The eurozone summit in Brussels delivered nothing more than what was expected: a statement of empathy and support for Greece?s efforts of fiscal adjustment with the aim of ensuring the country?s membership in the single currency bloc.
That last part was also the most important: The statement issued by the leaders of the 17-member eurozone tied Greece?s remaining in the common currency area in with the execution of a hard-to-implement adjustment program.
So despite what German Chancellor Angela Merkel, French President Francois Hollande and Italian Prime Minister Mario Monti have said about their wishing to see debt-wracked Greece stay in the eurozone, no commitment was included in the summit conclusions. Eurozone leaders chose to remain cautious and linked the release of the next tranche of rescue aid to the troika review.
A year has passed since an elected prime minister from Greece attended a European Union summit. During that whole period Greece was essentially absent from any top-level discussions and negotiations. Within that same time, Greece restructured part of its debt, it signed the second so-called memorandum, and changed three governments.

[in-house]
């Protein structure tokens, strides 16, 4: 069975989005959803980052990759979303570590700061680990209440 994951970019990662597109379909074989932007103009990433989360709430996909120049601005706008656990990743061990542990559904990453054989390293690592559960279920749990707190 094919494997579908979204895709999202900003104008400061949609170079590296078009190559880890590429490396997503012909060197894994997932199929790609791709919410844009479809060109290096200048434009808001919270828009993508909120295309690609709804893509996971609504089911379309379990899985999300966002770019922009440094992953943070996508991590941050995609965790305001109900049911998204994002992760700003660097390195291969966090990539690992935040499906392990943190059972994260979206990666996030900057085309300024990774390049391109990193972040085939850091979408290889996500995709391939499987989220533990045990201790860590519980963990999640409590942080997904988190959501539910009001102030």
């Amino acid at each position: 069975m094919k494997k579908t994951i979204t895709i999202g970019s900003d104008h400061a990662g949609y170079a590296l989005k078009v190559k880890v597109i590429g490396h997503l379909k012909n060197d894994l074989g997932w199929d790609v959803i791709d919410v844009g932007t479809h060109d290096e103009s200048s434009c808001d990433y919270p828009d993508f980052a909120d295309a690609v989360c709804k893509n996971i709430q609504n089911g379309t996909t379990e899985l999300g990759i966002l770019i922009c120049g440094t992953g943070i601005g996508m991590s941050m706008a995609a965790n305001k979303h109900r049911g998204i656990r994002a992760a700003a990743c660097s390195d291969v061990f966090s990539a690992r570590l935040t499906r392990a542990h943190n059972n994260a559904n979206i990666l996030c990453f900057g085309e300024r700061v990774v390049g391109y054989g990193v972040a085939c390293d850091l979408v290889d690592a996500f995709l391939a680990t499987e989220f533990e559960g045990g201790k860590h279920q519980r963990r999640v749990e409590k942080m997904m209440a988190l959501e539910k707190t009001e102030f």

The toll has been tremendous: political instability and a society near breaking point. During his visit to Brussels, Greek Prime Minister Antonis Samaras updated his European peers on the disturbing reality: The country cannot take any more, the neo-Nazi Golden Dawn party is currently polling in third place, and the state coffers are expected to be empty by November 16.
Sure, the mood seems to be changing. Merkel, Hollande and Monti acknowledge that Greece is coming apart. The German chancellor recently visited the country in a symbolic gesture of support. The French and Italian premiers are also expected. The turnaround may have come late, but maybe not too late, if the words of support are succeeded by concrete actions aimed at helping pull Greece out of the lethal trap of recession and internal devaluation.
This has to happen soon — and not under the existing terms, which are suffocating the country. Otherwise the fragile southeastern tip of the eurozone will go down, taking its slow-moving partners with it.